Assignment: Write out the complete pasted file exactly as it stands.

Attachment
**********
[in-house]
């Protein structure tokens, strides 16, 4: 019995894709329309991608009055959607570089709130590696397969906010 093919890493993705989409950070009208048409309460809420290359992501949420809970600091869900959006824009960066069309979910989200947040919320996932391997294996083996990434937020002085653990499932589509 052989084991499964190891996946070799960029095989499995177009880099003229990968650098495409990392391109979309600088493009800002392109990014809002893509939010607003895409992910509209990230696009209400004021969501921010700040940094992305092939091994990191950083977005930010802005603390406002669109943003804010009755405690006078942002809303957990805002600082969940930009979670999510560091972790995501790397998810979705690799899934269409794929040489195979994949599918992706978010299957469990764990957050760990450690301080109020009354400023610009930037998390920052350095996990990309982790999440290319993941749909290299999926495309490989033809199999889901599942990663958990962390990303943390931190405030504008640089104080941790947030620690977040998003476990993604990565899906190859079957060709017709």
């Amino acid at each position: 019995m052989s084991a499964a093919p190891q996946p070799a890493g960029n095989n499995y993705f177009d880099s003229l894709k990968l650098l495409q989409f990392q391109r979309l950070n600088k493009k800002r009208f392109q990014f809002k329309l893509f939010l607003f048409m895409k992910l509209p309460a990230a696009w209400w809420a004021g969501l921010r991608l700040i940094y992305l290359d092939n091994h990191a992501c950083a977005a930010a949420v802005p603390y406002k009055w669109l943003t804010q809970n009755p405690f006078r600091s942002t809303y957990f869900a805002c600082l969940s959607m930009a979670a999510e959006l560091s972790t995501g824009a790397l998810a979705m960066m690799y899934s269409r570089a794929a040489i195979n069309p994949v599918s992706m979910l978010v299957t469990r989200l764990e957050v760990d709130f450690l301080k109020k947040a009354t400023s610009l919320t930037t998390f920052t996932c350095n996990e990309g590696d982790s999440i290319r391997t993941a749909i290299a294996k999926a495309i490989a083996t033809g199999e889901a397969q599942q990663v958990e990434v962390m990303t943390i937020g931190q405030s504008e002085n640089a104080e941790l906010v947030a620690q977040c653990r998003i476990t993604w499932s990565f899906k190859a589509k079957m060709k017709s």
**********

[in-house]
């Protein structure tokens, strides 16, 4: 019995894709329309991608009055959607570089709130590696397969906010 093919890493993705989409950070009208048409309460809420290359992501949420809970600091869900959006824009960066069309979910989200947040919320996932391997294996083996990434937020002085653990499932589509 052989084991499964190891996946070799960029095989499995177009880099003229990968650098495409990392391109979309600088493009800002392109990014809002893509939010607003895409992910509209990230696009209400004021969501921010700040940094992305092939091994990191950083977005930010802005603390406002669109943003804010009755405690006078942002809303957990805002600082969940930009979670999510560091972790995501790397998810979705690799899934269409794929040489195979994949599918992706978010299957469990764990957050760990450690301080109020009354400023610009930037998390920052350095996990990309982790999440290319993941749909290299999926495309490989033809199999889901599942990663958990962390990303943390931190405030504008640089104080941790947030620690977040998003476990993604990565899906190859079957060709017709």
């Amino acid at each position: 019995m052989s084991a499964a093919p190891q996946p070799a890493g960029n095989n499995y993705f177009d880099s003229l894709k990968l650098l495409q989409f990392q391109r979309l950070n600088k493009k800002r009208f392109q990014f809002k329309l893509f939010l607003f048409m895409k992910l509209p309460a990230a696009w209400w809420a004021g969501l921010r991608l700040i940094y992305l290359d092939n091994h990191a992501c950083a977005a930010a949420v802005p603390y406002k009055w669109l943003t804010q809970n009755p405690f006078r600091s942002t809303y957990f869900a805002c600082l969940s959607m930009a979670a999510e959006l560091s972790t995501g824009a790397l998810a979705m960066m690799y899934s269409r570089a794929a040489i195979n069309p994949v599918s992706m979910l978010v299957t469990r989200l764990e957050v760990d709130f450690l301080k109020k947040a009354t400023s610009l919320t930037t998390f920052t996932c350095n996990e990309g590696d982790s999440i290319r391997t993941a749909i290299a294996k999926a495309i490989a083996t033809g199999e889901a397969q599942q990663v958990e990434v962390m990303t943390i937020g931190q405030s504008e002085n640089a104080e941790l906010v947030a620690q977040c653990r998003i476990t993604w499932s990565f899906k190859a589509k079957m060709k017709s």